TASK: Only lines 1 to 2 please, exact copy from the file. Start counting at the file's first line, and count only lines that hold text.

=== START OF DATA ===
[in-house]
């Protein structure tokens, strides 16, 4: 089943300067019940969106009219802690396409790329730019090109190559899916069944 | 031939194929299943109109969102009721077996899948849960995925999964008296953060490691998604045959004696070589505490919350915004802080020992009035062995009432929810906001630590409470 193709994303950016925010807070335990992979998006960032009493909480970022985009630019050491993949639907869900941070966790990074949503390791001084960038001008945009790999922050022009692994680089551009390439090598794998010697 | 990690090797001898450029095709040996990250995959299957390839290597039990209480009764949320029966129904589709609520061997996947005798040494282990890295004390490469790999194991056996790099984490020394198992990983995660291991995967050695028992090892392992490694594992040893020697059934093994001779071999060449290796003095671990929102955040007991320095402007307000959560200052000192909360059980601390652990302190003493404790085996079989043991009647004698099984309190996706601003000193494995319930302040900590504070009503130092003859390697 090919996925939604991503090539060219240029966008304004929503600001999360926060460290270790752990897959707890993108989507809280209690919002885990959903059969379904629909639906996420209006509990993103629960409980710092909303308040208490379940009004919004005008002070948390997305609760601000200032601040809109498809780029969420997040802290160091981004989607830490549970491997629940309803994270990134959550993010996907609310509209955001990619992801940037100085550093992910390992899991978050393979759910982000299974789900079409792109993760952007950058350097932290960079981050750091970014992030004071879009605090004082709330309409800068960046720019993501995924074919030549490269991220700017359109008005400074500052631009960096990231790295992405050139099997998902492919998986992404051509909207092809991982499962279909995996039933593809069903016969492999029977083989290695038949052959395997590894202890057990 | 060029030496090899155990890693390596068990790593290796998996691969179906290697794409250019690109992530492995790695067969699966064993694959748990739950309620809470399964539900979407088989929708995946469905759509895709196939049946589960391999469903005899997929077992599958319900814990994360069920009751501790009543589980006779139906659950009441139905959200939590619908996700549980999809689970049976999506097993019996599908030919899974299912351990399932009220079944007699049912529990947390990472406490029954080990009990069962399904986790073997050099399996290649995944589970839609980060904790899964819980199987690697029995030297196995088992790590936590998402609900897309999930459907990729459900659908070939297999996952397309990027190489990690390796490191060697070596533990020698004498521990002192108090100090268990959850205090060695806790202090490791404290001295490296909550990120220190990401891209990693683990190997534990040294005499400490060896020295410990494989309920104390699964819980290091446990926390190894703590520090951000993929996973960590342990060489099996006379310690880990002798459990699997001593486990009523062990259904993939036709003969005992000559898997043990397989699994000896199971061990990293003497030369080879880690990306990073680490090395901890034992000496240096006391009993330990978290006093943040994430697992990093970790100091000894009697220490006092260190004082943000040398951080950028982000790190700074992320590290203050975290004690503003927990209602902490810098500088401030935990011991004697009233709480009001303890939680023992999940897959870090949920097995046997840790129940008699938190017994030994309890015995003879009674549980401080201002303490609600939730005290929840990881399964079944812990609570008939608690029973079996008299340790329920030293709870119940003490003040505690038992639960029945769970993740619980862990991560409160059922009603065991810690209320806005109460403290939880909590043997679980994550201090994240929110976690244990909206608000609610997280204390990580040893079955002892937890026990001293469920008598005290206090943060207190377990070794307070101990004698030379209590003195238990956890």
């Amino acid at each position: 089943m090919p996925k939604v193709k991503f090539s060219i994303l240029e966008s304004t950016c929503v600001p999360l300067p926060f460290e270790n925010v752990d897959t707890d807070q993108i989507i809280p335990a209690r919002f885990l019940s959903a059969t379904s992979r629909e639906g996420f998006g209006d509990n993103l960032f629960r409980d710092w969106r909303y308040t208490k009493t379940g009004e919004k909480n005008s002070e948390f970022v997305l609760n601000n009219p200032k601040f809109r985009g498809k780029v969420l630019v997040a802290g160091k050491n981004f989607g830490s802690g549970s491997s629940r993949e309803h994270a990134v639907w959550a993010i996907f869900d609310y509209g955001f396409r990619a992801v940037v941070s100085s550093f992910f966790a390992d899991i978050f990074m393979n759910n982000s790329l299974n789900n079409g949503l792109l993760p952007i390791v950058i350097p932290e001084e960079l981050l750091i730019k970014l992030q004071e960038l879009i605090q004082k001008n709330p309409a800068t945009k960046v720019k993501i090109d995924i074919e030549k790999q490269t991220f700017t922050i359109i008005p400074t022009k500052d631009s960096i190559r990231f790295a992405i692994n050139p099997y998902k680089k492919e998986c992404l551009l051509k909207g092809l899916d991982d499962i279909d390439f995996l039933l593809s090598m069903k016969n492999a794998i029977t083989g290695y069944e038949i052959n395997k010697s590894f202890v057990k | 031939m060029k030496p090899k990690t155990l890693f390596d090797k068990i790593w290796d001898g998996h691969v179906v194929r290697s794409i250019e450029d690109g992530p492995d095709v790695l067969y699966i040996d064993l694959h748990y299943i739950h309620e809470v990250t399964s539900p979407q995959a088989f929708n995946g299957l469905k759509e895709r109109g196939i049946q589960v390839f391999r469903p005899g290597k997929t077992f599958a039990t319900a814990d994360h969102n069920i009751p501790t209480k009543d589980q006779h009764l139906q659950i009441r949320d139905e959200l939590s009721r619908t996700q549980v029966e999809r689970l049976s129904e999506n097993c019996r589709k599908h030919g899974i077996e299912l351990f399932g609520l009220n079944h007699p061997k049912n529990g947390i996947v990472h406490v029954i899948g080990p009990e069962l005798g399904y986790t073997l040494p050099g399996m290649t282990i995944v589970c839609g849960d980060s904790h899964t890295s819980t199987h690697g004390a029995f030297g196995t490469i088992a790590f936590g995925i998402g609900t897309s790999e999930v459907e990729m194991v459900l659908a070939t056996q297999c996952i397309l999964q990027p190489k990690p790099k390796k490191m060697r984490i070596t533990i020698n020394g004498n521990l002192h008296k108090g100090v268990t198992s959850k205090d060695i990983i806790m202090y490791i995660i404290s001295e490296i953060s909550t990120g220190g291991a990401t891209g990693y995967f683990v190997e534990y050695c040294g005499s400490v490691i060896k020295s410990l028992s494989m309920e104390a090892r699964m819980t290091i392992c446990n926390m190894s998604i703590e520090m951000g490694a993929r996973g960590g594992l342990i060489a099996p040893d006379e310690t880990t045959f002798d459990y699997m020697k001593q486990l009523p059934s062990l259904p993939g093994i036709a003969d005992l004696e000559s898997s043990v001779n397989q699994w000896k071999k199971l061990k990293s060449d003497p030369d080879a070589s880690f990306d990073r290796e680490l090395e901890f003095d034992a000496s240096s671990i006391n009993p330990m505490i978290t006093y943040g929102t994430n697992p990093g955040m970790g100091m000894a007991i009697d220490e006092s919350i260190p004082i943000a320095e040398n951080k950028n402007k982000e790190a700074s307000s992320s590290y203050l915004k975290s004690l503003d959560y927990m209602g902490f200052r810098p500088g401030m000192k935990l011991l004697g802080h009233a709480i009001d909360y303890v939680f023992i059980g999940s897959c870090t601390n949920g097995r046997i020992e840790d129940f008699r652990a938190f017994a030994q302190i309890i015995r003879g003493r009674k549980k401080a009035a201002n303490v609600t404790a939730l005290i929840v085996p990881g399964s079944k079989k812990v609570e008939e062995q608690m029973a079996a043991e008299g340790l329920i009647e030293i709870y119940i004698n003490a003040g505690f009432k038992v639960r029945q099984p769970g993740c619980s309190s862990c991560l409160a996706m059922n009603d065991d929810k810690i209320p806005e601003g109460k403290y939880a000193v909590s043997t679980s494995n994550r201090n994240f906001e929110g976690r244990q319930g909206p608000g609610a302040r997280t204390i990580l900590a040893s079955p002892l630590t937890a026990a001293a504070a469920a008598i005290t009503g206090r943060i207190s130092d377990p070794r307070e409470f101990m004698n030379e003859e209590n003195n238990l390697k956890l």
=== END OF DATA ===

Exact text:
[in-house]
């Protein structure tokens, strides 16, 4: 089943300067019940969106009219802690396409790329730019090109190559899916069944 | 031939194929299943109109969102009721077996899948849960995925999964008296953060490691998604045959004696070589505490919350915004802080020992009035062995009432929810906001630590409470 193709994303950016925010807070335990992979998006960032009493909480970022985009630019050491993949639907869900941070966790990074949503390791001084960038001008945009790999922050022009692994680089551009390439090598794998010697 | 990690090797001898450029095709040996990250995959299957390839290597039990209480009764949320029966129904589709609520061997996947005798040494282990890295004390490469790999194991056996790099984490020394198992990983995660291991995967050695028992090892392992490694594992040893020697059934093994001779071999060449290796003095671990929102955040007991320095402007307000959560200052000192909360059980601390652990302190003493404790085996079989043991009647004698099984309190996706601003000193494995319930302040900590504070009503130092003859390697 090919996925939604991503090539060219240029966008304004929503600001999360926060460290270790752990897959707890993108989507809280209690919002885990959903059969379904629909639906996420209006509990993103629960409980710092909303308040208490379940009004919004005008002070948390997305609760601000200032601040809109498809780029969420997040802290160091981004989607830490549970491997629940309803994270990134959550993010996907609310509209955001990619992801940037100085550093992910390992899991978050393979759910982000299974789900079409792109993760952007950058350097932290960079981050750091970014992030004071879009605090004082709330309409800068960046720019993501995924074919030549490269991220700017359109008005400074500052631009960096990231790295992405050139099997998902492919998986992404051509909207092809991982499962279909995996039933593809069903016969492999029977083989290695038949052959395997590894202890057990 | 060029030496090899155990890693390596068990790593290796998996691969179906290697794409250019690109992530492995790695067969699966064993694959748990739950309620809470399964539900979407088989929708995946469905759509895709196939049946589960391999469903005899997929077992599958319900814990994360069920009751501790009543589980006779139906659950009441139905959200939590619908996700549980999809689970049976999506097993019996599908030919899974299912351990399932009220079944007699049912529990947390990472406490029954080990009990069962399904986790073997050099399996290649995944589970839609980060904790899964819980199987690697029995030297196995088992790590936590998402609900897309999930459907990729459900659908070939297999996952397309990027190489990690390796490191060697070596533990020698004498521990002192108090100090268990959850205090060695806790202090490791404290001295490296909550990120220190990401891209990693683990190997534990040294005499400490060896020295410990494989309920104390699964819980290091446990926390190894703590520090951000993929996973960590342990060489099996006379310690880990002798459990699997001593486990009523062990259904993939036709003969005992000559898997043990397989699994000896199971061990990293003497030369080879880690990306990073680490090395901890034992000496240096006391009993330990978290006093943040994430697992990093970790100091000894009697220490006092260190004082943000040398951080950028982000790190700074992320590290203050975290004690503003927990209602902490810098500088401030935990011991004697009233709480009001303890939680023992999940897959870090949920097995046997840790129940008699938190017994030994309890015995003879009674549980401080201002303490609600939730005290929840990881399964079944812990609570008939608690029973079996008299340790329920030293709870119940003490003040505690038992639960029945769970993740619980862990991560409160059922009603065991810690209320806005109460403290939880909590043997679980994550201090994240929110976690244990909206608000609610997280204390990580040893079955002892937890026990001293469920008598005290206090943060207190377990070794307070101990004698030379209590003195238990956890």